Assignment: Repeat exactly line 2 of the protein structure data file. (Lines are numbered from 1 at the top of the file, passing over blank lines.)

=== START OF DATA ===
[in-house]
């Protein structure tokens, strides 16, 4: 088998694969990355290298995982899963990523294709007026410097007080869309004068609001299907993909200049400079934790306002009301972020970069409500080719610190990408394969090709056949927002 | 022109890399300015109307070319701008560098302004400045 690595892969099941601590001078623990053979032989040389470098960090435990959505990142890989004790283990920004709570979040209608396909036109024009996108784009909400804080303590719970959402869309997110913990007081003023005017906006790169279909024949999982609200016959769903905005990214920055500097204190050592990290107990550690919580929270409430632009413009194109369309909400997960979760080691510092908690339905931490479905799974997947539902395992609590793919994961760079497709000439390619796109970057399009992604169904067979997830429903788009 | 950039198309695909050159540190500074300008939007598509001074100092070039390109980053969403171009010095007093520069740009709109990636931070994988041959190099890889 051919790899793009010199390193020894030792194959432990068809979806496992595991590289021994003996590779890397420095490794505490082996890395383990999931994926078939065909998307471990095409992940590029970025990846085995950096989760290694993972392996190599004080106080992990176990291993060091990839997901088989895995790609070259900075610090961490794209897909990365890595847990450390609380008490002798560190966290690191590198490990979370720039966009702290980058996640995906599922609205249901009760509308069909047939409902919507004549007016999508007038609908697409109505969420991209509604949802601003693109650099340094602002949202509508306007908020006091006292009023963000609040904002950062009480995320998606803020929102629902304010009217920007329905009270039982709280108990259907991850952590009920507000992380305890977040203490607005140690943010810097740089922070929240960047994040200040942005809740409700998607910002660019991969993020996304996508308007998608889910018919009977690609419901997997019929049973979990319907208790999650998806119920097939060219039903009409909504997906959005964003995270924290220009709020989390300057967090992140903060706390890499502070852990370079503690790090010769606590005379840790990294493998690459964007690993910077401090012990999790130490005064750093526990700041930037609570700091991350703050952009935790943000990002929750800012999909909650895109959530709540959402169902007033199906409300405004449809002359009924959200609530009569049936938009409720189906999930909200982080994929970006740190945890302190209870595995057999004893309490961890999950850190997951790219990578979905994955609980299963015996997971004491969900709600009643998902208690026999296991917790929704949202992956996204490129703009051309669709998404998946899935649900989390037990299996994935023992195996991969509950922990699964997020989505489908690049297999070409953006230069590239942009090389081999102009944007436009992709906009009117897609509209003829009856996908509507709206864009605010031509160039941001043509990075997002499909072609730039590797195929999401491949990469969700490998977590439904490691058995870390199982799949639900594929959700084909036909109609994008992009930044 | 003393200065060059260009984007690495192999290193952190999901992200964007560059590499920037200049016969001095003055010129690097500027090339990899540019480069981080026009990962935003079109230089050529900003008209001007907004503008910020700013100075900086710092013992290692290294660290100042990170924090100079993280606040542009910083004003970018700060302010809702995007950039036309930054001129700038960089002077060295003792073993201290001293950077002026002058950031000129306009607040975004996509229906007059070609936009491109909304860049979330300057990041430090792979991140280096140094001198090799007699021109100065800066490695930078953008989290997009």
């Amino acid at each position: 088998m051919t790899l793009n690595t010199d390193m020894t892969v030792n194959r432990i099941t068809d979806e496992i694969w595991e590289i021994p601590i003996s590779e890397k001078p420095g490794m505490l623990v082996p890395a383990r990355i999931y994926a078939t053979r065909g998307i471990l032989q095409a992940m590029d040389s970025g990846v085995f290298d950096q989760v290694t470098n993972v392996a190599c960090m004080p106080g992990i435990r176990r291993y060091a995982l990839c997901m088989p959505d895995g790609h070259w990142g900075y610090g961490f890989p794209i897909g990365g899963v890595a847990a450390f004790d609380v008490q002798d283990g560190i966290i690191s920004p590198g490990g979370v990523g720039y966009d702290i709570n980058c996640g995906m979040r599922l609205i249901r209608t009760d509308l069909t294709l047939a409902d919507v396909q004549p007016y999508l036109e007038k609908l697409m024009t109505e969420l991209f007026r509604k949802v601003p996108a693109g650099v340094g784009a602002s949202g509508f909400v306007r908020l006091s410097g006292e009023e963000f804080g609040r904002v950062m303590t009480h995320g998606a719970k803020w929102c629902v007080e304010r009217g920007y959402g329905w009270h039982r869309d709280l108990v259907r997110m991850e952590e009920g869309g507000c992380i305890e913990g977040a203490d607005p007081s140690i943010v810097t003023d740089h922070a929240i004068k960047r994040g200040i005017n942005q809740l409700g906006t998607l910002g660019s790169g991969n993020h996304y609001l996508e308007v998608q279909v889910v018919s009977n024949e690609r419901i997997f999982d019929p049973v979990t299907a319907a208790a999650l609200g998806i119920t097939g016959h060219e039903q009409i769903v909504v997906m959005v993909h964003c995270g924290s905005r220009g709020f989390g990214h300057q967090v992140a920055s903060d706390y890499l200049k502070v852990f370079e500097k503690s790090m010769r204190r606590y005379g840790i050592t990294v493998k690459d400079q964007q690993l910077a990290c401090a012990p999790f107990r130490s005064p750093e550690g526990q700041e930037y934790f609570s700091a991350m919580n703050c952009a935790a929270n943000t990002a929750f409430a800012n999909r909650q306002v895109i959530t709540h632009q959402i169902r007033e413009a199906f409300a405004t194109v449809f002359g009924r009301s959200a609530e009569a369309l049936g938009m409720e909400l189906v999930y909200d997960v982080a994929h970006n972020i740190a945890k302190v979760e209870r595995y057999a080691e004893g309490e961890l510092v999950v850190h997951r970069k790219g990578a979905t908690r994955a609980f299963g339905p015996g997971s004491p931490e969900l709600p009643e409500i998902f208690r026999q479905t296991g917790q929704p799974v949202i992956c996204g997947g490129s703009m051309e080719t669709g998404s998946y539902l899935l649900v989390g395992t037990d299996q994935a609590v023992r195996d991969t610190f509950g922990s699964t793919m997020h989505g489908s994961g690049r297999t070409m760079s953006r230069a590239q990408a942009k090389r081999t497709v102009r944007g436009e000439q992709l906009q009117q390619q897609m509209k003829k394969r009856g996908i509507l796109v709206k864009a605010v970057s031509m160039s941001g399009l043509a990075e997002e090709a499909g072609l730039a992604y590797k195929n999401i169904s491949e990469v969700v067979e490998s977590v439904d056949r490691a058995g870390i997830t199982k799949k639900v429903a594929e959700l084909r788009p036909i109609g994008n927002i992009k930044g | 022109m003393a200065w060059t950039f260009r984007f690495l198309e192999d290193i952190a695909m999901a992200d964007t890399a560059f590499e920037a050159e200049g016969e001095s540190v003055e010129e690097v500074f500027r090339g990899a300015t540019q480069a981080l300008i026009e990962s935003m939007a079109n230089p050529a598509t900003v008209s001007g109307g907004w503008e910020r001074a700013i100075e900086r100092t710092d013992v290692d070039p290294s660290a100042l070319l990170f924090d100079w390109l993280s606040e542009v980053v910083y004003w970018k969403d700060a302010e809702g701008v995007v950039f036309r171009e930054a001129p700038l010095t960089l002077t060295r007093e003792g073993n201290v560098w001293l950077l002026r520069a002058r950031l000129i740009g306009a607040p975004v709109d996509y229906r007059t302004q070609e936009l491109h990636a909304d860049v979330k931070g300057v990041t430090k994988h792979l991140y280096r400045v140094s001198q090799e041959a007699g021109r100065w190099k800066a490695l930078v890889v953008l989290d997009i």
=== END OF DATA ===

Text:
């Protein structure tokens, strides 16, 4: 088998694969990355290298995982899963990523294709007026410097007080869309004068609001299907993909200049400079934790306002009301972020970069409500080719610190990408394969090709056949927002 | 022109890399300015109307070319701008560098302004400045 690595892969099941601590001078623990053979032989040389470098960090435990959505990142890989004790283990920004709570979040209608396909036109024009996108784009909400804080303590719970959402869309997110913990007081003023005017906006790169279909024949999982609200016959769903905005990214920055500097204190050592990290107990550690919580929270409430632009413009194109369309909400997960979760080691510092908690339905931490479905799974997947539902395992609590793919994961760079497709000439390619796109970057399009992604169904067979997830429903788009 | 950039198309695909050159540190500074300008939007598509001074100092070039390109980053969403171009010095007093520069740009709109990636931070994988041959190099890889 051919790899793009010199390193020894030792194959432990068809979806496992595991590289021994003996590779890397420095490794505490082996890395383990999931994926078939065909998307471990095409992940590029970025990846085995950096989760290694993972392996190599004080106080992990176990291993060091990839997901088989895995790609070259900075610090961490794209897909990365890595847990450390609380008490002798560190966290690191590198490990979370720039966009702290980058996640995906599922609205249901009760509308069909047939409902919507004549007016999508007038609908697409109505969420991209509604949802601003693109650099340094602002949202509508306007908020006091006292009023963000609040904002950062009480995320998606803020929102629902304010009217920007329905009270039982709280108990259907991850952590009920507000992380305890977040203490607005140690943010810097740089922070929240960047994040200040942005809740409700998607910002660019991969993020996304996508308007998608889910018919009977690609419901997997019929049973979990319907208790999650998806119920097939060219039903009409909504997906959005964003995270924290220009709020989390300057967090992140903060706390890499502070852990370079503690790090010769606590005379840790990294493998690459964007690993910077401090012990999790130490005064750093526990700041930037609570700091991350703050952009935790943000990002929750800012999909909650895109959530709540959402169902007033199906409300405004449809002359009924959200609530009569049936938009409720189906999930909200982080994929970006740190945890302190209870595995057999004893309490961890999950850190997951790219990578979905994955609980299963015996997971004491969900709600009643998902208690026999296991917790929704949202992956996204490129703009051309669709998404998946899935649900989390037990299996994935023992195996991969509950922990699964997020989505489908690049297999070409953006230069590239942009090389081999102009944007436009992709906009009117897609509209003829009856996908509507709206864009605010031509160039941001043509990075997002499909072609730039590797195929999401491949990469969700490998977590439904490691058995870390199982799949639900594929959700084909036909109609994008992009930044 | 003393200065060059260009984007690495192999290193952190999901992200964007560059590499920037200049016969001095003055010129690097500027090339990899540019480069981080026009990962935003079109230089050529900003008209001007907004503008910020700013100075900086710092013992290692290294660290100042990170924090100079993280606040542009910083004003970018700060302010809702995007950039036309930054001129700038960089002077060295003792073993201290001293950077002026002058950031000129306009607040975004996509229906007059070609936009491109909304860049979330300057990041430090792979991140280096140094001198090799007699021109100065800066490695930078953008989290997009």